Despite the highlights – and there have been plenty of highlights – it hasn’t been a standout season for Waiters in his rookie year. He’s just 21, but this is an undersized shooting guard that is going to need quite a bit of attention from the coaching staff in order to round out some of the more lacking aspects of his game. His defense is rookie-styled suspect, but what’s more concerning is the lack of production in areas that would seem to go hand in hand with his athletic gifts.

He’s only 6-4, we’re not forgetting that aspect, but Waiters only hauls in a rebound once every 12 minutes. And for someone that was pegged as a pell-mell slasher and scorer, his 4.3 free throw attempts per 36 minutes seem a little low. Perhaps he was a victim of the rookie-ignorin’ whistles all season long, but I didn’t see too many instances where Waiters should have earned more trips to the line. Just a combined 1.5 steals/blocks per 36 minutes, as well.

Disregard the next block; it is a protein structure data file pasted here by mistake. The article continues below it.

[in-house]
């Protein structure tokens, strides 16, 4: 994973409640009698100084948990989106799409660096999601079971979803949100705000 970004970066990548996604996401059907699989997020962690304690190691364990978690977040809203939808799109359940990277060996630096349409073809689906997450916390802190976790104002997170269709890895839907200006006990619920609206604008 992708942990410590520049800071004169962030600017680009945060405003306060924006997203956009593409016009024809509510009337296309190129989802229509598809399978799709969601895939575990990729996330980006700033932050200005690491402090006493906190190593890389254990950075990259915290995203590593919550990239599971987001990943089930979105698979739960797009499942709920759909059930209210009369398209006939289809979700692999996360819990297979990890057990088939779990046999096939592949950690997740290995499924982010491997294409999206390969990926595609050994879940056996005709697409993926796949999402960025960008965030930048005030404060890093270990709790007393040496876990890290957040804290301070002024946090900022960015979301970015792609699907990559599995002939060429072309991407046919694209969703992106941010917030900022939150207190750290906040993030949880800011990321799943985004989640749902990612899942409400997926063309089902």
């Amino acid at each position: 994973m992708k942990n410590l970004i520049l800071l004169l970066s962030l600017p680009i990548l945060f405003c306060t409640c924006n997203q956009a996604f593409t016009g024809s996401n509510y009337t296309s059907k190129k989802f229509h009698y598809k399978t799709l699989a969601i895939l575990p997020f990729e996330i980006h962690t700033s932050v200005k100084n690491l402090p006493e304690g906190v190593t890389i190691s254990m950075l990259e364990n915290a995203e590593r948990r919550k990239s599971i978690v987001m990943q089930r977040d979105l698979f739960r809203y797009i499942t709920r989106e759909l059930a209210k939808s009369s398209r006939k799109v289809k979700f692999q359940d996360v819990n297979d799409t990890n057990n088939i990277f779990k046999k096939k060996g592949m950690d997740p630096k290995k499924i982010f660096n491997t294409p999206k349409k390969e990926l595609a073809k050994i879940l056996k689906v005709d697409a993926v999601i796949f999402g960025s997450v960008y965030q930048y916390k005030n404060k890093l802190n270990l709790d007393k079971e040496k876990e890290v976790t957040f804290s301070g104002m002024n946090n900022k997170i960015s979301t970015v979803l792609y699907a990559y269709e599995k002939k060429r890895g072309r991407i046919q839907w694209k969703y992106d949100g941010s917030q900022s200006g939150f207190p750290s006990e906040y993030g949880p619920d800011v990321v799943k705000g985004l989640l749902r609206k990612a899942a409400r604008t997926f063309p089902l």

This is also a player that only worked up a 20 minutes per game average in college, and clearly one with plenty of upside. He’s young, and he may get a fresh start with a new coaching staff this summer. Still, there are things to work on.

In Tuesday’s late game, San Antonio Spurs guard Gary Neal failed to close out on Harrison Barnes’ strong hand, and, well … you’ll see:

Warriors analyst Jim Barnett nails it. Harrison Barnes does need to get “more greedy.” It was the image that accompanied him from North Carolina, and while Harrison doesn’t look like the next Marvin Williams (he’s too skilled, and his shot is too good, for that), there is that worry.

Barnes is six months younger than Waiters, despite far more NCAA experience, and his struggles are less obvious. He’s started all but one game for the Warriors this season (sitting out a meeting with Waiters’ Cavaliers in late December, incidentally), and at age 20 he’s had a rough time fitting in with what could statistically be the finest shooting backcourt in NBA history – the devastating pairing of Stephen Curry and Klay Thompson. Oh, and there’s also David Lee’s 18 points per game and Jarrett Jack’s Sixth Man Award-level play off the bench to adapt to. Find a role, kid.